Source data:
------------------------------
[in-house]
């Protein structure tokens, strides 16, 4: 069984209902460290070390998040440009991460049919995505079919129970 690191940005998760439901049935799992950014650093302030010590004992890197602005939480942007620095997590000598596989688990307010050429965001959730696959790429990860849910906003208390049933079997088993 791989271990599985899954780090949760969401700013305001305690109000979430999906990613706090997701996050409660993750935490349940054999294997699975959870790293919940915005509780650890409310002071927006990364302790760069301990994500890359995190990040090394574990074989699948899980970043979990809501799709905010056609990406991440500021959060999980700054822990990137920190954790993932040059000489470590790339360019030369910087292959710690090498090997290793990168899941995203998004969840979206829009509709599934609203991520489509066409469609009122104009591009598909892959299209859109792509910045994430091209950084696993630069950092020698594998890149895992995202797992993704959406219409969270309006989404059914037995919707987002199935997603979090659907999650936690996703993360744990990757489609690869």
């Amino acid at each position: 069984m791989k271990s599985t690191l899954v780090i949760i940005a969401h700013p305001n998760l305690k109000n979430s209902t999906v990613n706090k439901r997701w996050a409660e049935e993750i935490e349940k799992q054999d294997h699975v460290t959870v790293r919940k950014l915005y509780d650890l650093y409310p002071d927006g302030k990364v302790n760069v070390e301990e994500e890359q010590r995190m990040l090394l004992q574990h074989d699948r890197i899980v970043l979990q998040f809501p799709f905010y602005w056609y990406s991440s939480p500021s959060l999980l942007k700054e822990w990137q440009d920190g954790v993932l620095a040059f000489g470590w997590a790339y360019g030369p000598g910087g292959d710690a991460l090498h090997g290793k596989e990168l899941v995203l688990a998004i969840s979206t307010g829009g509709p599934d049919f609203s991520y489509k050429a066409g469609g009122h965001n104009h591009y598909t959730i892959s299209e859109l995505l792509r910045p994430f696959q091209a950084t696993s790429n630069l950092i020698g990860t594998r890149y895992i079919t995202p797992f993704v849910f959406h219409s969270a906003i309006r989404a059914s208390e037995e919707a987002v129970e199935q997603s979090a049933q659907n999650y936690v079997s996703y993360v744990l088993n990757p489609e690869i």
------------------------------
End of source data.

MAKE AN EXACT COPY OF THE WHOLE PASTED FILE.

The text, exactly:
[in-house]
């Protein structure tokens, strides 16, 4: 069984209902460290070390998040440009991460049919995505079919129970 690191940005998760439901049935799992950014650093302030010590004992890197602005939480942007620095997590000598596989688990307010050429965001959730696959790429990860849910906003208390049933079997088993 791989271990599985899954780090949760969401700013305001305690109000979430999906990613706090997701996050409660993750935490349940054999294997699975959870790293919940915005509780650890409310002071927006990364302790760069301990994500890359995190990040090394574990074989699948899980970043979990809501799709905010056609990406991440500021959060999980700054822990990137920190954790993932040059000489470590790339360019030369910087292959710690090498090997290793990168899941995203998004969840979206829009509709599934609203991520489509066409469609009122104009591009598909892959299209859109792509910045994430091209950084696993630069950092020698594998890149895992995202797992993704959406219409969270309006989404059914037995919707987002199935997603979090659907999650936690996703993360744990990757489609690869």
């Amino acid at each position: 069984m791989k271990s599985t690191l899954v780090i949760i940005a969401h700013p305001n998760l305690k109000n979430s209902t999906v990613n706090k439901r997701w996050a409660e049935e993750i935490e349940k799992q054999d294997h699975v460290t959870v790293r919940k950014l915005y509780d650890l650093y409310p002071d927006g302030k990364v302790n760069v070390e301990e994500e890359q010590r995190m990040l090394l004992q574990h074989d699948r890197i899980v970043l979990q998040f809501p799709f905010y602005w056609y990406s991440s939480p500021s959060l999980l942007k700054e822990w990137q440009d920190g954790v993932l620095a040059f000489g470590w997590a790339y360019g030369p000598g910087g292959d710690a991460l090498h090997g290793k596989e990168l899941v995203l688990a998004i969840s979206t307010g829009g509709p599934d049919f609203s991520y489509k050429a066409g469609g009122h965001n104009h591009y598909t959730i892959s299209e859109l995505l792509r910045p994430f696959q091209a950084t696993s790429n630069l950092i020698g990860t594998r890149y895992i079919t995202p797992f993704v849910f959406h219409s969270a906003i309006r989404a059914s208390e037995e919707a987002v129970e199935q997603s979090a049933q659907n999650y936690v079997s996703y993360v744990l088993n990757p489609e690869i």